Normal-tension glaucoma is a damaged optic nerve not caused by increased eye pressure. It’s also called low-tension glaucoma and normal-pressure glaucoma.
People diagnosed with this type of glaucoma have normal eye pressure. It’s currently considered a form of open-angle glaucoma.
Because normal-tension glaucoma is a type of open-angle glaucoma, there are usually no signs or symptoms until the optic nerve damage progresses into vision loss.
5. Pediatric Glaucoma
Congenital glaucoma, also called pediatric or childhood glaucoma, is a rare condition that occurs when a baby’s drainage canal does not develop properly in vitro. It’s typically diagnosed within the first year of life and is often hereditary.
Symptoms of congenital glaucoma typically include:
- Enlarged eyes
- Excessive tearing
- Sensitivity to light
Who Is at Risk of Developing Glaucoma?
Certain medical conditions and lifestyle factors can contribute to elevated eye pressure, increasing the risk of developing glaucoma. These risk factors include:
Family History of Glaucoma
You’ll likely develop the condition if your parents, grandparents, siblings, or other close relatives have glaucoma. According to the Glaucoma Research Foundation, family history increases the risk of glaucoma four to nine times.11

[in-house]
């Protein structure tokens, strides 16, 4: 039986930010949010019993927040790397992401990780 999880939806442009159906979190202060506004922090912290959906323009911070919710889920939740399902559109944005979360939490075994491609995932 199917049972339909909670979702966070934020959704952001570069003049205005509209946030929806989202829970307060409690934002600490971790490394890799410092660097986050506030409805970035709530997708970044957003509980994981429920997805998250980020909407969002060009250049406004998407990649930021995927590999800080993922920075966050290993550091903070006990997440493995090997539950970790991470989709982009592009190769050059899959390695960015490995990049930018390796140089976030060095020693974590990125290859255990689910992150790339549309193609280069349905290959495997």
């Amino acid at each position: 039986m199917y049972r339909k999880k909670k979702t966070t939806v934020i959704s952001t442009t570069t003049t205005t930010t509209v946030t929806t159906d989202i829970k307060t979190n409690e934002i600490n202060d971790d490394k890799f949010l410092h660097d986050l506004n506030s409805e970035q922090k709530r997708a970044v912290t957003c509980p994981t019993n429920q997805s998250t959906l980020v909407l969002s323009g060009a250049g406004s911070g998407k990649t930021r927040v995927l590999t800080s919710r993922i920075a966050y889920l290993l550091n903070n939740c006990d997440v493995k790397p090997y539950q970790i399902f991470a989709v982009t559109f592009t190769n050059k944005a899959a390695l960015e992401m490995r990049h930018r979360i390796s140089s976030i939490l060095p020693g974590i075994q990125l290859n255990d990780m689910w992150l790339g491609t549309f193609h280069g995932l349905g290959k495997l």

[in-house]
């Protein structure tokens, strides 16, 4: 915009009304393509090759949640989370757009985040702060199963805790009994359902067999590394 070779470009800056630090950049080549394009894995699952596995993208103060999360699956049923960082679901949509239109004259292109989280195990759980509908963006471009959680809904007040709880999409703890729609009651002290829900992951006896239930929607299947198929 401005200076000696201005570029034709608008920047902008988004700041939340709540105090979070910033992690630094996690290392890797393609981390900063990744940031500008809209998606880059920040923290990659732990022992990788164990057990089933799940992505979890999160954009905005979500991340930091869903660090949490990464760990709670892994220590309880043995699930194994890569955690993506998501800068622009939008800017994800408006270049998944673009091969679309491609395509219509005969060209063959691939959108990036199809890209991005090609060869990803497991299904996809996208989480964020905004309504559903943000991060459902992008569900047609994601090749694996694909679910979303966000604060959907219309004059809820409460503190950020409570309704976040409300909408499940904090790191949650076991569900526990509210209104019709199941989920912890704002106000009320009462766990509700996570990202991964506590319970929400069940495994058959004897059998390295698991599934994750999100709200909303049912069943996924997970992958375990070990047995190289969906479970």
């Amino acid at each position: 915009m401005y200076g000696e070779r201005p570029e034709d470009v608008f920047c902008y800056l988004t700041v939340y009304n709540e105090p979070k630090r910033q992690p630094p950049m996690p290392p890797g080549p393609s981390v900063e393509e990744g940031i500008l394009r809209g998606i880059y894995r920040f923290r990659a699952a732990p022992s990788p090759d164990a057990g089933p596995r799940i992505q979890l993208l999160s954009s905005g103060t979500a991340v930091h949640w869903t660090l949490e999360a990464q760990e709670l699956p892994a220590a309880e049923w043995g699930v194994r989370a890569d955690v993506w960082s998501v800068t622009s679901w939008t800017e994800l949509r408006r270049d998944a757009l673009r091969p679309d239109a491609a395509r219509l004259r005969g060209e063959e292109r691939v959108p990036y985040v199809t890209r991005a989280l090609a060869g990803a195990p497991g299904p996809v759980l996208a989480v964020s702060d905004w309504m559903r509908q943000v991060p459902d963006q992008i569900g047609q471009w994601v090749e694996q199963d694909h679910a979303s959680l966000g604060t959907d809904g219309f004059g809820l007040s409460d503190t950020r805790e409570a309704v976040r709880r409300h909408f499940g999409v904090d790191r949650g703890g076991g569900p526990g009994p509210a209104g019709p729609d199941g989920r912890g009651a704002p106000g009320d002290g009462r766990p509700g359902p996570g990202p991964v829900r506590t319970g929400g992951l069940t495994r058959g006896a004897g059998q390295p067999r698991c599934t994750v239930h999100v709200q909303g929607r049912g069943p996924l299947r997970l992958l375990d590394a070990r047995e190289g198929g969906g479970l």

African-American, Asian, and Hispanic Populations
Certain ethnic backgrounds are at higher risk than Caucasians to develop glaucoma. One survey found that, in the US, glaucoma is six times more prevalent in individuals of African descent than in the European American (EA) population. This difference in glaucoma prevalence is only observed in some age groups.12
History of Steroid Use
Steroid-induced iatrogenic glaucoma was described for the first time in the 1950s. One research shows that long-term corticosteroid use can cause an elevation in eye pressure.13
Trauma to the eye is also a risk factor for glaucoma. This is also called traumatic glaucoma.
A significant blow to the eye—such as in a car accident— can cause an elevation in eye pressure, which may lead to glaucoma if left untreated.